Things are looking up for name brands post-COVID
WHILE things might still look gloomy in the retail arena as the COVID-19 (coronavirus disease 2019) pandemic keeps stretching out, things are actually looking up, especially for luxury brands.
FAME+ Market Days, a reconfigured online version of the capital’s biggest design fair, brought over Vogue Business Head of Advisory Anusha Couttigane for a webinar called “PH Fashion: The Leap to Global.” The webinar was streamed via Hopin on Oct. 20.
Ms. Couttigane concentrated on the effects of the COVID-19 pandemic on world markets, and post-pandemic recovery strategies. “The luxury industry is expected to grow considerably, according to data by BCG (Boston Consulting Group),” said Ms. Couttigane. “In the context of COVID-19, a full recovery is expected between the end of 2021 and 2022. When we look at that on a segment level, the luxury personal goods industry, although expected to grow significantly by 2025, it is actually going to account for a smaller proportion of the overall luxury industry.”
“I don’t want this to ring any alarm bells, because that segment is going to be expanding from an estimated value of $340 billion today to around $390 billion by 2025, with the potential for that segment to grow to $440 billion by next year,” she said.
“That really depends on different economic scenarios. Of course, there are still a lot of uncertainty in the world today.”
She points that the search for experiences (a known preference by millennials and the succeeding generations) have changed how we consume: “It’s actually experiences that are driving development and expected to expand further,” she says. “That suggests that there could be opportunities to collaborate or extend into sectors such as homewares or hospitality and leisure, perhaps by collaborating with hotels, for example, to really further commercial success.”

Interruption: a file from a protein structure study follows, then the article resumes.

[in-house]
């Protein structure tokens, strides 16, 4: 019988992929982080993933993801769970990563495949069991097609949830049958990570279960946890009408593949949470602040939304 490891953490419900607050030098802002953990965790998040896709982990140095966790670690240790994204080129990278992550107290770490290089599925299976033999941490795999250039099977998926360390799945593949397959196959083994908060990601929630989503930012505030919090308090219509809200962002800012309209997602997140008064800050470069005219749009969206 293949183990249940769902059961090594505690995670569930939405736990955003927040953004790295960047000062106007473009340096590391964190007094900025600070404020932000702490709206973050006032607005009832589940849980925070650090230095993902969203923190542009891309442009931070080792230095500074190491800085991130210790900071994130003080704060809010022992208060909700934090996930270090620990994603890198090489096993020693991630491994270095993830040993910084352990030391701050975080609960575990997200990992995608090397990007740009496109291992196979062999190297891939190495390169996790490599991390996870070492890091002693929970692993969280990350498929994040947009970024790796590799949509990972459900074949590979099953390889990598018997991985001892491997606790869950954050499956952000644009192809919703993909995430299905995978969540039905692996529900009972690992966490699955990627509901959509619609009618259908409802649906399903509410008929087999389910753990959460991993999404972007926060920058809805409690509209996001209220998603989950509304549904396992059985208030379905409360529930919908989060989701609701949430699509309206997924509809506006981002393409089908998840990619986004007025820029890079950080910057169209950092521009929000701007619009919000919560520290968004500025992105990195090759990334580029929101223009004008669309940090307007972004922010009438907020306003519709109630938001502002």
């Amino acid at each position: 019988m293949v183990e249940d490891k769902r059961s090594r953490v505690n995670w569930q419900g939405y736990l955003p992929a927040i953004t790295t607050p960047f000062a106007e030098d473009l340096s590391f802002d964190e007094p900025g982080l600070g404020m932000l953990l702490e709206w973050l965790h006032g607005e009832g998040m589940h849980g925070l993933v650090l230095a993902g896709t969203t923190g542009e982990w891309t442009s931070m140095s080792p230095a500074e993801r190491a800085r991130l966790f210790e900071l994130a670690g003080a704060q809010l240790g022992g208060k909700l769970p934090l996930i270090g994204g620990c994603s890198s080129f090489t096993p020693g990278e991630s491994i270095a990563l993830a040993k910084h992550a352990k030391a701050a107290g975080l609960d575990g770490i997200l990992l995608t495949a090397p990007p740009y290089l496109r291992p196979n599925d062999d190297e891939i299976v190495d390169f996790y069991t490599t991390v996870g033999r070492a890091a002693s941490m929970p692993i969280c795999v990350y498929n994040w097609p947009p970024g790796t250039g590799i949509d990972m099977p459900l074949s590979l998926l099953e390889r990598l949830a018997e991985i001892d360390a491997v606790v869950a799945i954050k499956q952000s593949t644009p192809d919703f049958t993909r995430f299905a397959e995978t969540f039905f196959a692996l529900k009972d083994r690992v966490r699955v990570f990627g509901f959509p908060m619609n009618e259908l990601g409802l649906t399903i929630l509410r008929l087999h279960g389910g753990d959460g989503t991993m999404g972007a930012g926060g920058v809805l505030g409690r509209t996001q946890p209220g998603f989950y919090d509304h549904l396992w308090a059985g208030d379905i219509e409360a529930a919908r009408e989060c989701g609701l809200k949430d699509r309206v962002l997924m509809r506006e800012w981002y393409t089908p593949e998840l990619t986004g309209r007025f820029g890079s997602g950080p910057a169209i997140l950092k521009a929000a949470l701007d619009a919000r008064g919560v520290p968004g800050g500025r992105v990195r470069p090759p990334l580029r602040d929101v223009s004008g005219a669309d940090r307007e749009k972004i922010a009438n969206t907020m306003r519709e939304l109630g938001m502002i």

An article from BCG titled “A New Era and a New Look for Luxury” by Sarah Willersdorf, Joël Hazan, Guia Ricci, Alexandre Prénaud, Filippo Bianchi, Javier Seara, and Veronique Yang says “Brands must create online experiences that feel exclusive and beyond what nonluxury retailers offer. Experiences should take into account not just shopping and purchase transactions but also related activities such as fashion shows, private showings, personal shoppers, white-glove delivery, and other customized services.”
Ms. Couttigane also points to the differing rates of post-pandemic recoveries in cities. “When we look at this at a regional level, it’s really important to know that the post-COVID-19 recovery is taking place at a different pace depending on the city you’re in.” She says that while London “is heading in the right direction,” its pace is slower than capitals such as Paris, Tokyo, and Amsterdam.
“There’s a much bigger recovery and progress in cities such as Rome, Stockholm… and New York. When you’re considering which cities to either expand in or grow your footprint, or where you might have physical retail stock, it’s very important to note where the faster pace of recovery is taking place,” she said.
“Be prepared [for] the perhaps slower returns on investment in these cities that are taking a slower trajectory towards recovery.”
Ms. Couttigane acknowledges the switch to online sales during the pandemic, which arguably has made the world even smaller and more accessible.
“We know that online has had a huge moment over the course of the pandemic. It’s been the primary way in which consumers have been accessing fashion goods,” she said. “There’s a real focus on commercial performance online, especially amongst smaller brands and businesses that are currently seeing a revenue of under 100 million euros. If you are one of these businesses that are operating around a hundred million euros or less, then it’s really important to be aware that your rivals in that revenue segment are going to be investing heavily in digital, and that’s where you’re going to see more fierce competition.” — Joseph L. Garcia